Though quiet, the voice was proud yet defiant, spit out under the breath with palpable contempt. Beneath it laid a certain resignation. It was my voice.
This voice had a contempt all its own, almost impatient, assuredly annoyed.
“What?” I was furious – what was this fool doing?
“What did you say?” He scowled down at me, a picture of pure menace. He was clad in black jeans and a hoody but wore a black watch-cap as well. He looked about 32, Latin, short hair closely cropped, and had a razor thin mustache under his beaklike nose and menacing eyes. He looked down the barrel of a 12-gauge shotgun, the muzzle inches from my face.
A bath had seemed a good idea, squeeze into the tiny tub, soak in some hot stinky water, as is the available sort in charming Sylmar, and let my mind unwind. As much of my writing is bathtub based I have become fairly accomplished in Splash Fiction. In order to facilitate such endeavor, I bathe with a recorder within reach to dictate my brilliance for later transcription and embellishment. In the steamy darkness (as I shut off the light, using a low watt nightlight so I’m not entirely in the dark), I can create, unencumbered by clothing or dryness. I’m not really sure as how either of those act as an actual impediment to writing, but why argue with a winning program?
So I immersed myself in the comforting waters, closed my world weary eyes and thought of creative marketing strategies for No Biz. Now, if there is something more distressing than opening your eyes to a vato with shotgun pointed right at your face naked in a tub, I do not wish to know what it is. As it was, physiological response to the sight rendered the waters unfit to drink. Or bathe in, but he had me at an advantage and I remained motionless in the constrictive tub, my arms uselessly jammed against the sides, water squirting up as my muscles constricted.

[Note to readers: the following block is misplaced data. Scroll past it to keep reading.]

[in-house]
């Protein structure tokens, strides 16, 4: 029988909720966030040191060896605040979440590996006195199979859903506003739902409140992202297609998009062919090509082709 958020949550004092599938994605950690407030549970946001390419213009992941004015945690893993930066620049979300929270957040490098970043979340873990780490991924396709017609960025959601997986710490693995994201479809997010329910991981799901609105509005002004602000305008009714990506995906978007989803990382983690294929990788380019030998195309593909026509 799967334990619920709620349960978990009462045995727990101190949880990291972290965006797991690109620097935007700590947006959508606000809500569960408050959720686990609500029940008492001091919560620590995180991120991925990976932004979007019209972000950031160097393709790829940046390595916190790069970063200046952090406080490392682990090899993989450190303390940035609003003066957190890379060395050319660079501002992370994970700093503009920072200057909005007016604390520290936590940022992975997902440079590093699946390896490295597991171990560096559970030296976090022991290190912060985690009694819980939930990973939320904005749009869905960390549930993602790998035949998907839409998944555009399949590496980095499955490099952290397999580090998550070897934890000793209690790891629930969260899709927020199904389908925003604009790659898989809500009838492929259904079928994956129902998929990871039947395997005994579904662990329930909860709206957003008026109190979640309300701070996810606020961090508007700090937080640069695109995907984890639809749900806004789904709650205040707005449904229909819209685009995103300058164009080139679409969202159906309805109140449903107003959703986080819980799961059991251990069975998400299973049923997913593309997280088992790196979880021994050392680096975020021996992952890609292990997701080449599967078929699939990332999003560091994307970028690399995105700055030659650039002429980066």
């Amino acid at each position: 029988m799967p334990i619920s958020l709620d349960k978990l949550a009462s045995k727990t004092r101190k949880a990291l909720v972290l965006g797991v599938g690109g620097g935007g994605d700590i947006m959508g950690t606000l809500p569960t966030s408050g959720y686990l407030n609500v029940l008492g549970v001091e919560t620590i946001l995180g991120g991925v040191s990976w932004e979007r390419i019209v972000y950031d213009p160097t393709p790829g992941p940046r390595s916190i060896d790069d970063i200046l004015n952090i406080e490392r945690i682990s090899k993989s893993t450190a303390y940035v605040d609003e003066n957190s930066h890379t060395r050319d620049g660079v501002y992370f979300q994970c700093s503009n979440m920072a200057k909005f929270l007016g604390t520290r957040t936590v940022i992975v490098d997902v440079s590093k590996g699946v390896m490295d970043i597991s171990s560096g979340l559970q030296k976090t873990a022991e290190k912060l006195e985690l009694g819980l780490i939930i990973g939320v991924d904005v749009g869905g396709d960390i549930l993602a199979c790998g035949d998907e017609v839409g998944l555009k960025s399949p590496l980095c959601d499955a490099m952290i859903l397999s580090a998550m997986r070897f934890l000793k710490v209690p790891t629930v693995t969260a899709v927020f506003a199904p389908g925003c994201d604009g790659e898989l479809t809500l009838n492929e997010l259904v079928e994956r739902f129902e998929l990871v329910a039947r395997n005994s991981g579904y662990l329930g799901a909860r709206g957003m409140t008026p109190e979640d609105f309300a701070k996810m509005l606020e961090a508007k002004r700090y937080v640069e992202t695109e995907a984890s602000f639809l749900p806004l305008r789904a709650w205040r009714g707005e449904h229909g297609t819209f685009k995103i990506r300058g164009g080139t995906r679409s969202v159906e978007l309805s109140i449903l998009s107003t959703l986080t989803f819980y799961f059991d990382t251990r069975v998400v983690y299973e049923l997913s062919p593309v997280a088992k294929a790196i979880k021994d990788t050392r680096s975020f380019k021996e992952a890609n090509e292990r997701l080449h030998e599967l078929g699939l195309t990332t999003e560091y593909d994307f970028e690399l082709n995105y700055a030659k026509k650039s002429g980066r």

“Nothing.” This clearly displeased him, but as he was there with designs on my life I wasn’t overly concerned as to his pleasure. To be honest, I had taken an immediate disliking to him. A snap judgment, yes, but on occasion one must forgo the charm of nuance out of existential necessity. He curled up his lips.
“What duh fuck did you say?” He looked at me like I was crazy, yet there he stood in my bathroom at 2:00 in the AM pointing his stupid gun, being all curious.
“I said, ahh-ooga.” While providing him a technically accurate response, he still didn’t understand the significance. And for some reason, he decided he needed to, all the sudden. His gun arm had tired from holding the shotgun – his plan was to point, pull the trigger then vamoose, this ascertained later in another story – so he changed his stance and gripped it with both hands, favoring his left.
“What duh fuck that mean?” I felt contentious. Fuck this asshole.
“What are you doing here? Pointing a fucking gun at me. Ya asshole.”
This baffled him as he was apparently more used to pathetic begging and pleading and I was busting his balls with a Model-T horn. He found himself conflicted.
“What the fuck does that mean?” He shook the shotgun barrel in my face but I wisely chose to not have him hit me with it and diminish its aesthetic appeal. My face, not the shotgun, Jerk. He looked around, both of us amazed that everyone else in the house was just sleeping away, all la-dee-dah while young heathens were menacing me in my own rented bathtub in my own bathtub story. I would deal with them later.
“None a your business.” My defiance maintained its furious piquancy. His annoyance escalated and he cocked his head, scrunching his neck and looking around, returning his finger to the trigger, bringing the barrel within an inch of my face. But now he had made it a mission, he had to know.
“Tell me or I’ll blow your fuckin’ head off.”
“Fuck you. You’re already gonna blow my head off. I owe you no favors.”
“Fine.” He shifted about to prepare for the recoil, pulled the black Mossberg pump back to his shoulder, steeled his face then really fuming, lowered the weapon. “God dammit, tell me what that means.”
“What the fuck do you care? You’re here to kill me.”
“Tell me why you said that.”
“No. It’s none of your business.” And then to really rub it in, “So are you gonna kill me or can I get out of this and put on something?”
“Tell me and I’ll kill you and we’ll be done.”
“That is hardly a motivator.”
“Well, I’m not killing you till you tell me.” He pulled the shotgun back into rest position.